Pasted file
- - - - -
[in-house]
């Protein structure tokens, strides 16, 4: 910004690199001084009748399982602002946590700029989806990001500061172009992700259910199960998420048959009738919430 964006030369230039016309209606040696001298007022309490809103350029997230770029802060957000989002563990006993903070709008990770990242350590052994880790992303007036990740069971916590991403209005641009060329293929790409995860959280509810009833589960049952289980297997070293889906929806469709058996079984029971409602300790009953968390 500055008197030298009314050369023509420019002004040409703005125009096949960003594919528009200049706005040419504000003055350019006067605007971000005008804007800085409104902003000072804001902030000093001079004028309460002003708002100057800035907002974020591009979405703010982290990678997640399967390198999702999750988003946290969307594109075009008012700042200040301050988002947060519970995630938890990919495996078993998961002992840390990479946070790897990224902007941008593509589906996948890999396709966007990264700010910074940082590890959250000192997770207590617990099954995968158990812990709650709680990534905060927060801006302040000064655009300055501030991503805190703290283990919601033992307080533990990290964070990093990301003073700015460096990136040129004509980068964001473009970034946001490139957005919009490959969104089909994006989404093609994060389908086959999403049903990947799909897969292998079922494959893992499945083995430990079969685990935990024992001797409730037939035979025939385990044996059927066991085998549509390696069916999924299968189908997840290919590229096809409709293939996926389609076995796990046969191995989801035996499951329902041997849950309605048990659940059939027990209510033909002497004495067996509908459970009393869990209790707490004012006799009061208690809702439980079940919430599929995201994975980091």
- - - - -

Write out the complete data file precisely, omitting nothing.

[in-house]
């Protein structure tokens, strides 16, 4: 910004690199001084009748399982602002946590700029989806990001500061172009992700259910199960998420048959009738919430 964006030369230039016309209606040696001298007022309490809103350029997230770029802060957000989002563990006993903070709008990770990242350590052994880790992303007036990740069971916590991403209005641009060329293929790409995860959280509810009833589960049952289980297997070293889906929806469709058996079984029971409602300790009953968390 500055008197030298009314050369023509420019002004040409703005125009096949960003594919528009200049706005040419504000003055350019006067605007971000005008804007800085409104902003000072804001902030000093001079004028309460002003708002100057800035907002974020591009979405703010982290990678997640399967390198999702999750988003946290969307594109075009008012700042200040301050988002947060519970995630938890990919495996078993998961002992840390990479946070790897990224902007941008593509589906996948890999396709966007990264700010910074940082590890959250000192997770207590617990099954995968158990812990709650709680990534905060927060801006302040000064655009300055501030991503805190703290283990919601033992307080533990990290964070990093990301003073700015460096990136040129004509980068964001473009970034946001490139957005919009490959969104089909994006989404093609994060389908086959999403049903990947799909897969292998079922494959893992499945083995430990079969685990935990024992001797409730037939035979025939385990044996059927066991085998549509390696069916999924299968189908997840290919590229096809409709293939996926389609076995796990046969191995989801035996499951329902041997849950309605048990659940059939027990209510033909002497004495067996509908459970009393869990209790707490004012006799009061208690809702439980079940919430599929995201994975980091």